There are few people that Boris Johnson, London’s former mayor and a lead Leave campaigner, has not offended. He:
- Won £1,000 for a limerick about Recep Tayyip Erdoğan, Turkey’s president having sex with a goat (“There was a young fellow from Ankara / Who was a terrific wankerer / Till he sowed his wild oats / With the help of a goat / But he didn’t even stop to thankera.”)
- Suggested Barack Obama was backing the Remain campaign due to his African heritage
- Likened Hillary Clinton to “a sadistic nurse in a mental hospital”
- Tackled a 10 year-old-boy playing rugby in Japan
- Compared the European Union to a pair of ill-fitting underwear
- Described commonwealth citizens as “piccaninnies,” an offensive term for black children and referred to Africans’ “watermelon smiles.”
So why on earth did Theresa May, the UK’s new, no-nonsense prime minister, name him to the top diplomatic post in the country?
There are theories, and then theories within the theories. Here are three:
May put Johnson in the post to get him out of the country as much as possible, and in charge of as little substantive work as possible.
Johnson is a master of invented hyperbole, and a disaster when it comes to details. After leading the country to vote itself out of the European Union, he went to play cricket on the estate of Earl Spencer, Princess Diana’s brother.
Johnson might write embarrassing columns for the Telegraph (for which he is paid £250,000 a year), but the appointment will, “keep him out of the country, unable to sustain a rebel following in the parliamentary party, and crucially, makes the Brexiteers responsible for the failures of Brexit,” the Spectator wrote. (Also, David Davis, a former shadow home secretary, was named minister for negotiating Britain out of the EU, so Johnson won’t be meddling there either.)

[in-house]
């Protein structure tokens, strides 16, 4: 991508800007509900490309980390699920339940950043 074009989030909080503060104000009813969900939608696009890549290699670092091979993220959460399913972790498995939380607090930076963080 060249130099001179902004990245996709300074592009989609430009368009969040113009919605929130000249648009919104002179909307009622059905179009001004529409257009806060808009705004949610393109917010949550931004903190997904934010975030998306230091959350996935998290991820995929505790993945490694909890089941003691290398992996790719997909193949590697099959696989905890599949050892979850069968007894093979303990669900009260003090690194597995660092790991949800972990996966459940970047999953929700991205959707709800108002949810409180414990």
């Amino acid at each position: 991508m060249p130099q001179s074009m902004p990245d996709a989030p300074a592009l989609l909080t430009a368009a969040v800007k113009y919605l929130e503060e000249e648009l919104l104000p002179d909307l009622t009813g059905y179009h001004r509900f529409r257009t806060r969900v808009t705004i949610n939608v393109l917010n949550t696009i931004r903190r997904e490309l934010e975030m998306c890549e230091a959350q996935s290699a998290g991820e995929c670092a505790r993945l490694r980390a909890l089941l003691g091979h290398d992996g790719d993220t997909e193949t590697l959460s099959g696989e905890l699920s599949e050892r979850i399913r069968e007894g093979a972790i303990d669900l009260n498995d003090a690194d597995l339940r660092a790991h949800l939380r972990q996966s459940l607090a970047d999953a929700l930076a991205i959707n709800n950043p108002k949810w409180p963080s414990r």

Face the mess he created
May put Johnson in a post that will allow him to go clean up some of the mess he created. The foreign service was reportedly devastated by the Brexit vote, which undoes a significant amount of work it accomplished over 40 years. Now Johnson can travel to every British outpost around the globe to see his handiwork up close and in person.
While this may seem to contradict the first theory, it doesn’t really: Johnson will have no power but his travels will take him to places that valued the UK’s role in the European Union, where they’ll have to deal with the fallout from its leaving.
As mayor, Johnson sold London to the world, and now has the chance to sell it Britain. Selling—usually himself—is something Johnson does well, so it’s a skill to harness. He can market the country as a sunny, optimistic, irreverent and fun place to do business. “It will be his task to show the rest of the world that the UK is not isolationist, gloomy, neurotic or on the edge of a nervous breakdown, the dominant impression in Europe,” the Guardian wrote.
Not exactly the truth, but facts have never been Johnson’s forte.